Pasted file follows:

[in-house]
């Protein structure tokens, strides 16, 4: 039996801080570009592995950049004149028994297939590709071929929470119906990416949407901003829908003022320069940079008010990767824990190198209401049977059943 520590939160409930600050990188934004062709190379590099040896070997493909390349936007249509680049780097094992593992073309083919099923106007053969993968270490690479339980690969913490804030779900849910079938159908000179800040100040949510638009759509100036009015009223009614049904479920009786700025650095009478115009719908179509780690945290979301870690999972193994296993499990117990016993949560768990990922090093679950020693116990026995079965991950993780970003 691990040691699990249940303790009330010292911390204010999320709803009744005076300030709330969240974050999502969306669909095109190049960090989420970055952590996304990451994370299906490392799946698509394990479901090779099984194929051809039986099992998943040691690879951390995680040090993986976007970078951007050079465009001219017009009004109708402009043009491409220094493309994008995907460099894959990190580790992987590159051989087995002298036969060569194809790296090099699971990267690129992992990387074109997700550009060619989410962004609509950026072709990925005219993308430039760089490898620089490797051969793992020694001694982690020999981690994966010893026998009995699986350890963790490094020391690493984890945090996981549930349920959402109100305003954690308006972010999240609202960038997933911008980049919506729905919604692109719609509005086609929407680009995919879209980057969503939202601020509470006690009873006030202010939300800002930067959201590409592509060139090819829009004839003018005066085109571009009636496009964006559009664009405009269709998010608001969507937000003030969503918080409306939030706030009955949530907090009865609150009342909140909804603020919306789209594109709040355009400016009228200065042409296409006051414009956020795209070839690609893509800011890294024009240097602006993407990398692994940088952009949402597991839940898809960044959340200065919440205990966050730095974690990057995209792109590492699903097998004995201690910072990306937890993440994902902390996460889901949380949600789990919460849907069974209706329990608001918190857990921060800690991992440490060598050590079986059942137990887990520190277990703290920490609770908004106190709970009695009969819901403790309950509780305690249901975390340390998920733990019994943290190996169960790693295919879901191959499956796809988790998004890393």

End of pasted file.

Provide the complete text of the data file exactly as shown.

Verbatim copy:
[in-house]
């Protein structure tokens, strides 16, 4: 039996801080570009592995950049004149028994297939590709071929929470119906990416949407901003829908003022320069940079008010990767824990190198209401049977059943 520590939160409930600050990188934004062709190379590099040896070997493909390349936007249509680049780097094992593992073309083919099923106007053969993968270490690479339980690969913490804030779900849910079938159908000179800040100040949510638009759509100036009015009223009614049904479920009786700025650095009478115009719908179509780690945290979301870690999972193994296993499990117990016993949560768990990922090093679950020693116990026995079965991950993780970003 691990040691699990249940303790009330010292911390204010999320709803009744005076300030709330969240974050999502969306669909095109190049960090989420970055952590996304990451994370299906490392799946698509394990479901090779099984194929051809039986099992998943040691690879951390995680040090993986976007970078951007050079465009001219017009009004109708402009043009491409220094493309994008995907460099894959990190580790992987590159051989087995002298036969060569194809790296090099699971990267690129992992990387074109997700550009060619989410962004609509950026072709990925005219993308430039760089490898620089490797051969793992020694001694982690020999981690994966010893026998009995699986350890963790490094020391690493984890945090996981549930349920959402109100305003954690308006972010999240609202960038997933911008980049919506729905919604692109719609509005086609929407680009995919879209980057969503939202601020509470006690009873006030202010939300800002930067959201590409592509060139090819829009004839003018005066085109571009009636496009964006559009664009405009269709998010608001969507937000003030969503918080409306939030706030009955949530907090009865609150009342909140909804603020919306789209594109709040355009400016009228200065042409296409006051414009956020795209070839690609893509800011890294024009240097602006993407990398692994940088952009949402597991839940898809960044959340200065919440205990966050730095974690990057995209792109590492699903097998004995201690910072990306937890993440994902902390996460889901949380949600789990919460849907069974209706329990608001918190857990921060800690991992440490060598050590079986059942137990887990520190277990703290920490609770908004106190709970009695009969819901403790309950509780305690249901975390340390998920733990019994943290190996169960790693295919879901191959499956796809988790998004890393």